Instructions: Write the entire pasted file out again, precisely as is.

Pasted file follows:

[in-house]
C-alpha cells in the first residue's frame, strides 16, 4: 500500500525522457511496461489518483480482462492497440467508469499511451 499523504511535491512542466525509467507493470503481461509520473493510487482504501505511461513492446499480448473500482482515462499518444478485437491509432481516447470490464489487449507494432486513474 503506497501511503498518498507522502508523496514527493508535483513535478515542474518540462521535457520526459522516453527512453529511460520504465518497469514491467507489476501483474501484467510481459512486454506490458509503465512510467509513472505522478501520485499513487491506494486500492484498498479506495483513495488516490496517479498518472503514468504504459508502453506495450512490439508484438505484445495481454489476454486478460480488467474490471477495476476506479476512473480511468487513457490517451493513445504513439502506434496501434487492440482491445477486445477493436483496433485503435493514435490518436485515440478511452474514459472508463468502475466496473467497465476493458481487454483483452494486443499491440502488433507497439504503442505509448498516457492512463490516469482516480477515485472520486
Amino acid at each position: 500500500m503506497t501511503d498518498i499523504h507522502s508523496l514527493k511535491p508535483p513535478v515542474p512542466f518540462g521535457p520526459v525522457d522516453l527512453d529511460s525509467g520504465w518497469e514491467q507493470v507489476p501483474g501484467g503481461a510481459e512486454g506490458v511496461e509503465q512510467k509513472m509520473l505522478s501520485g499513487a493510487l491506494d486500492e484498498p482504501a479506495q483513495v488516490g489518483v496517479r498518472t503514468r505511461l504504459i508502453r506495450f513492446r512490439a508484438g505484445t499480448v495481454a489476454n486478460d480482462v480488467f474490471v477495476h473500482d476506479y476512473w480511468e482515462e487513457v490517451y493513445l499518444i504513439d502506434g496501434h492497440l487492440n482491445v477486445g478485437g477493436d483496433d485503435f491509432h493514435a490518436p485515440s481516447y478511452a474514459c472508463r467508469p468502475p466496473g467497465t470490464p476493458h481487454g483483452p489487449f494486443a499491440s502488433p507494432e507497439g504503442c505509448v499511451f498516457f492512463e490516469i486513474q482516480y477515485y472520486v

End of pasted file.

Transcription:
[in-house]
C-alpha cells in the first residue's frame, strides 16, 4: 500500500525522457511496461489518483480482462492497440467508469499511451 499523504511535491512542466525509467507493470503481461509520473493510487482504501505511461513492446499480448473500482482515462499518444478485437491509432481516447470490464489487449507494432486513474 503506497501511503498518498507522502508523496514527493508535483513535478515542474518540462521535457520526459522516453527512453529511460520504465518497469514491467507489476501483474501484467510481459512486454506490458509503465512510467509513472505522478501520485499513487491506494486500492484498498479506495483513495488516490496517479498518472503514468504504459508502453506495450512490439508484438505484445495481454489476454486478460480488467474490471477495476476506479476512473480511468487513457490517451493513445504513439502506434496501434487492440482491445477486445477493436483496433485503435493514435490518436485515440478511452474514459472508463468502475466496473467497465476493458481487454483483452494486443499491440502488433507497439504503442505509448498516457492512463490516469482516480477515485472520486
Amino acid at each position: 500500500m503506497t501511503d498518498i499523504h507522502s508523496l514527493k511535491p508535483p513535478v515542474p512542466f518540462g521535457p520526459v525522457d522516453l527512453d529511460s525509467g520504465w518497469e514491467q507493470v507489476p501483474g501484467g503481461a510481459e512486454g506490458v511496461e509503465q512510467k509513472m509520473l505522478s501520485g499513487a493510487l491506494d486500492e484498498p482504501a479506495q483513495v488516490g489518483v496517479r498518472t503514468r505511461l504504459i508502453r506495450f513492446r512490439a508484438g505484445t499480448v495481454a489476454n486478460d480482462v480488467f474490471v477495476h473500482d476506479y476512473w480511468e482515462e487513457v490517451y493513445l499518444i504513439d502506434g496501434h492497440l487492440n482491445v477486445g478485437g477493436d483496433d485503435f491509432h493514435a490518436p485515440s481516447y478511452a474514459c472508463r467508469p468502475p466496473g467497465t470490464p476493458h481487454g483483452p489487449f494486443a499491440s502488433p507494432e507497439g504503442c505509448v499511451f498516457f492512463e490516469i486513474q482516480y477515485y472520486v